Weekly Wire
Memphis Flyer Manic Depressing

By Susan Ellis

MARCH 15, 1999:  Well, you can’t accuse the comedy Analyze This of having delusions of grandeur. The premise is very, very simple: A mobster goes to see a shrink. And that’s all there is to it.

If anything, Analyze This is a classic case of transference. Remember the nervous psychiatrist played by Alan Arkin in Grosse Pointe Blank? Or John Belushi as the Godfather in group therapy on Saturday Night Live? The filmmakers have sought to stretch this angle into an entire film, make it into a buddy flick with Robert De Niro and Billy Crystal as the opposites working toward a common ground. They throw in a few gags mixing “issues” and guns, and badda-bing, badda-boom, they’ve got themselves a comedy. Trouble is, what the audience gets is something of a disappointment.

De Niro is Paul Vitti, the head of a New York “family.” For the first time in 40 years, all the heads of Mob organizations are holding a meeting to elect a CEO of sorts. As the date approaches, Paul is experiencing dizziness and shortness of breath. He’s so upset he can’t even work over a rat-fink properly. A chance encounter leads him to psychiatrist Ben Sobel, who agrees to help him through his panic attacks and have him back cracking kneecaps in no time. Only Paul is no ordinary patient. He’s the type of patient who kidnaps his psychiatrist in the middle of the night; he’s the type of patient who offs a guy in the middle of his psychiatrist’s wedding. Meanwhile, the FBI is keeping tabs on Ben, and a rival gangster has ordered a hit on Paul.

Analyze This offers De Niro a chance to goof on his many roles as a wise guy. His tough guy bursts into tears, and De Niro milks it — literally boo-hooing. The joke is that this violent, macho man finds himself talking about boundaries and feelings and reaching closure while unintentionally terrorizing the poor psychiatrist by exposing him to his world of thugs and bullet holes. Given a sharper script, it might have worked. But the one penned by Peter Tolan, whose credits include two quickly canceled sitcoms, and directed by Harold Ramis (Meatballs, Ghostbusters) is blandly middle-of-the-road with nothing too dark or outrageous, which is what it desperately needs. It also wastes the talents of Lisa Kudrow as Ben’s fiancée and Chazz Palminteri as Paul’s enemy, and for that, they really should have their heads checked.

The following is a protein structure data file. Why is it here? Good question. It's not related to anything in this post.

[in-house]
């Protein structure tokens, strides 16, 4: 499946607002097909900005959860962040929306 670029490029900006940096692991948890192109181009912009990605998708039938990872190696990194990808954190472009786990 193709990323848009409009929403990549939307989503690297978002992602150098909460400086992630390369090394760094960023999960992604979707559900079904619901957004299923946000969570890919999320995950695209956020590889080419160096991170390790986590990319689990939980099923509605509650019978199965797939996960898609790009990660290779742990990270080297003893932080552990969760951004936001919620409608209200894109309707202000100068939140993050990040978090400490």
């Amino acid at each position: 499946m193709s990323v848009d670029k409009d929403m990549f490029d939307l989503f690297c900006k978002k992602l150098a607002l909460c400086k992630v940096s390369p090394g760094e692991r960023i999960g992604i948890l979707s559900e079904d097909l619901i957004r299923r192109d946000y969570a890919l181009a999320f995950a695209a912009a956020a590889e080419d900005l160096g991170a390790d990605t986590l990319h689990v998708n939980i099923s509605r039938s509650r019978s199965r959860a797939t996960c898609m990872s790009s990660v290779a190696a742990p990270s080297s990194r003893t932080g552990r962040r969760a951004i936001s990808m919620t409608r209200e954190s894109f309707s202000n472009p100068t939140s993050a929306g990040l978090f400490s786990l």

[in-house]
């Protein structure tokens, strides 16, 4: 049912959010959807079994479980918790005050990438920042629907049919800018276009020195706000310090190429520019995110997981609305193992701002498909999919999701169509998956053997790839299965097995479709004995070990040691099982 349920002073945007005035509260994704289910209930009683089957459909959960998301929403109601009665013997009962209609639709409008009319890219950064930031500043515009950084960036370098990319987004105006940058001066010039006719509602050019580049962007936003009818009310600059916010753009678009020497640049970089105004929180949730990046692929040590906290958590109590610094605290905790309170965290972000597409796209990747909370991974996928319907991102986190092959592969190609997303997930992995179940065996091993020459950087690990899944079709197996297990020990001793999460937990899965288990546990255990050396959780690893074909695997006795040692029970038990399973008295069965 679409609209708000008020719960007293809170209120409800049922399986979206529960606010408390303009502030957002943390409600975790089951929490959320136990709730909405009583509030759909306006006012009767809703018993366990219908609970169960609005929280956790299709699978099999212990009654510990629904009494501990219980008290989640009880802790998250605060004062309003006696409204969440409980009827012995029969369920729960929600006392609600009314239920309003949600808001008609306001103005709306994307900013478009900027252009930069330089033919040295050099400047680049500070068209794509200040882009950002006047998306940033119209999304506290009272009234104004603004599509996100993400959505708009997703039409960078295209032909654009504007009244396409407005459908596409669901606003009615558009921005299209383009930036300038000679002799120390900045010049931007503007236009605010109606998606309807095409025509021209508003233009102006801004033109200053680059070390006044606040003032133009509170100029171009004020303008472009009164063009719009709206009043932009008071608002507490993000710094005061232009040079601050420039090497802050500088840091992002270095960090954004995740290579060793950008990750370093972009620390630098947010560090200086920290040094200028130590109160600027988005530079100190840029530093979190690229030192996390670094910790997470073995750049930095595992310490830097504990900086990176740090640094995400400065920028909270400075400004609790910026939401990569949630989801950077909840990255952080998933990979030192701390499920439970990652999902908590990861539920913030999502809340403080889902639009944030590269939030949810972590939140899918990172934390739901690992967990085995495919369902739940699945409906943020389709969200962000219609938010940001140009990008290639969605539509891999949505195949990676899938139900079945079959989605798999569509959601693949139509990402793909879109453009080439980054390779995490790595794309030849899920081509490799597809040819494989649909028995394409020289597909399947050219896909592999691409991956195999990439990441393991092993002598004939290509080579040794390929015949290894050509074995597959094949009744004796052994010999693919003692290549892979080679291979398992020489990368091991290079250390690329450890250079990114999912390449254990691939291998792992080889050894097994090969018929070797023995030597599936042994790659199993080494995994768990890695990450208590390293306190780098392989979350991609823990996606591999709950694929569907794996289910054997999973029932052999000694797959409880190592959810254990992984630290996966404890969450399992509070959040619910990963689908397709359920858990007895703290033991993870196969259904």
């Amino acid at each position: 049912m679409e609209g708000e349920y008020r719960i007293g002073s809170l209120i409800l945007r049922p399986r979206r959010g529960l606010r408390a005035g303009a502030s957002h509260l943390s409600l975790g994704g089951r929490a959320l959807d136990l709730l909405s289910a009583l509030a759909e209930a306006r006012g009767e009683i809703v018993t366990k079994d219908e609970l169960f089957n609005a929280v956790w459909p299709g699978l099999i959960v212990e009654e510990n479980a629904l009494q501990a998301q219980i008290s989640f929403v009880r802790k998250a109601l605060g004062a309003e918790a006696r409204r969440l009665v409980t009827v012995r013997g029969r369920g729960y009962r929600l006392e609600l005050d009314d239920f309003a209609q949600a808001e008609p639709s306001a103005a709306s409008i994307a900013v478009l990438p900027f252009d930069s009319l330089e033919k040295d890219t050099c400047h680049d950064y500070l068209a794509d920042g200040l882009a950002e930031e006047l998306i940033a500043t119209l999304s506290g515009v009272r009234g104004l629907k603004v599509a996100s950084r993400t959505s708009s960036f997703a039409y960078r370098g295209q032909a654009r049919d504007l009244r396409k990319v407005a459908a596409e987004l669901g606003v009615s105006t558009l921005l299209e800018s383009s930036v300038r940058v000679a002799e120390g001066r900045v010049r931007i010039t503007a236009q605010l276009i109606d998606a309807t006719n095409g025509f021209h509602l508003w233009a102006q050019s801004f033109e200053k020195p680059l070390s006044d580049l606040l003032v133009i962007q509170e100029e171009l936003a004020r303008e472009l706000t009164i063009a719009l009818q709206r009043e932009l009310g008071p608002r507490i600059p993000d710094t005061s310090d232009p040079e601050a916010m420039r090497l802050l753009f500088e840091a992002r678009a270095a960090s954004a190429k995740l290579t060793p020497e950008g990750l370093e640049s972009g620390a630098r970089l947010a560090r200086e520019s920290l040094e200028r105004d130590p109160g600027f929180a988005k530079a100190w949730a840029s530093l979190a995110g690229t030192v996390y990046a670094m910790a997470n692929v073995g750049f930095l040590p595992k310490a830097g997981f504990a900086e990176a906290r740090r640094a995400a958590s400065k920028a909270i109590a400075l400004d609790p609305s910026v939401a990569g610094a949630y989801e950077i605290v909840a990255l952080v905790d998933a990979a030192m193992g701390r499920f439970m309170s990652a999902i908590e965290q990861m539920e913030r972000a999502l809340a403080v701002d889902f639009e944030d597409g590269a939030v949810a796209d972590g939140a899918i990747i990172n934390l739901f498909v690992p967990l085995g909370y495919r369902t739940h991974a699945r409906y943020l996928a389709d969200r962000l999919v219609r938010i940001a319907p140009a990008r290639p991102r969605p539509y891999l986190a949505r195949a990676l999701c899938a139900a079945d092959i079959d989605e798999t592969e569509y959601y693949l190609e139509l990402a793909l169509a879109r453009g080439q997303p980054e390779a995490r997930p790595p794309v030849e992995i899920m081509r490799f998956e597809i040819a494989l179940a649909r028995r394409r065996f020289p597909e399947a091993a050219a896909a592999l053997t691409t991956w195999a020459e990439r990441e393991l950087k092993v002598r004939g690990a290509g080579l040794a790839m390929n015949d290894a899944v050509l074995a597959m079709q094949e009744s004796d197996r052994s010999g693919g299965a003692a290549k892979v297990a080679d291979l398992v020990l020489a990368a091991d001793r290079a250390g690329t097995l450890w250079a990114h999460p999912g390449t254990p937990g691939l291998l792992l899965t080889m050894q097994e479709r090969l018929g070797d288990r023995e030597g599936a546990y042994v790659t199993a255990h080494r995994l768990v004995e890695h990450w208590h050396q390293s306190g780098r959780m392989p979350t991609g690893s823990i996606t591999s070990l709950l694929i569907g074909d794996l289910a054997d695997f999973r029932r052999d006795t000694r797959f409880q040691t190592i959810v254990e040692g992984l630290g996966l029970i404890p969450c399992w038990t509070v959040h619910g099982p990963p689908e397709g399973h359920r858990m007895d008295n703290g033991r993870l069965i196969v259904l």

People, the future looks bleak. It’s not the threat of Y2K; it’s the glut of these throwaway movies involving cool, bitchy teenagers. In fact, being thrown into darkness and cold doesn’t seem so bad if it means this particular filmmaking trend stops.

The latest affront is Cruel Intentions, an adaptation of Les Liaisons Dangereuses involving high-schoolers. Buffy the Vampire Slayer’s Sarah Michelle Gellar and Ryan Phillippe (54) star as Katherine and Sebastian, stepsister and stepbrother and all-around troublemakers. With their parents away, Katherine and Sebastian have decided to make their last days before school starts a little more interesting. Sebastian bets that he can deflower the school virgin before the first bell. He puts up his classic car; she antes up the use of her body in any way her stepbrother sees fit. At the same time, they join forces to humiliate another virtuous girl, who dared to catch the eye of one of Katherine’s boyfriends and whose mother is gossiping about Sebastian.

Gratuitous hardly seems sufficient in describing this film. Spit is swapped between two of the young actresses, there’s a quick butt shot, and Katherine and Sebastian spend an awful lot of time rubbing on each other while talking explicitly. But it’s not even gratuitous in a fun, campy way; it just feels cheap. But that was probably writer/director Roger Kumble’s intention: to shock with the risqué. The actors are certainly up for their parts. They sneer and preen with the best of them.

Cruel Intentions misses a true opportunity with its use of contemporary teens. The Liaisons Dangereuses franchise works on its use of deception and destroying trust in the most intimate fashion. Yet, in this day and age, a shattering seduction is somewhat old hat. So you’re a slut? So what? It might just get you a book deal and two hours with Barbara Walters. What would really ruin these kids is spreading rumors of a more nasty sort, say they like Celine Dion or, worse, Britney Spears. That would finish them but good.

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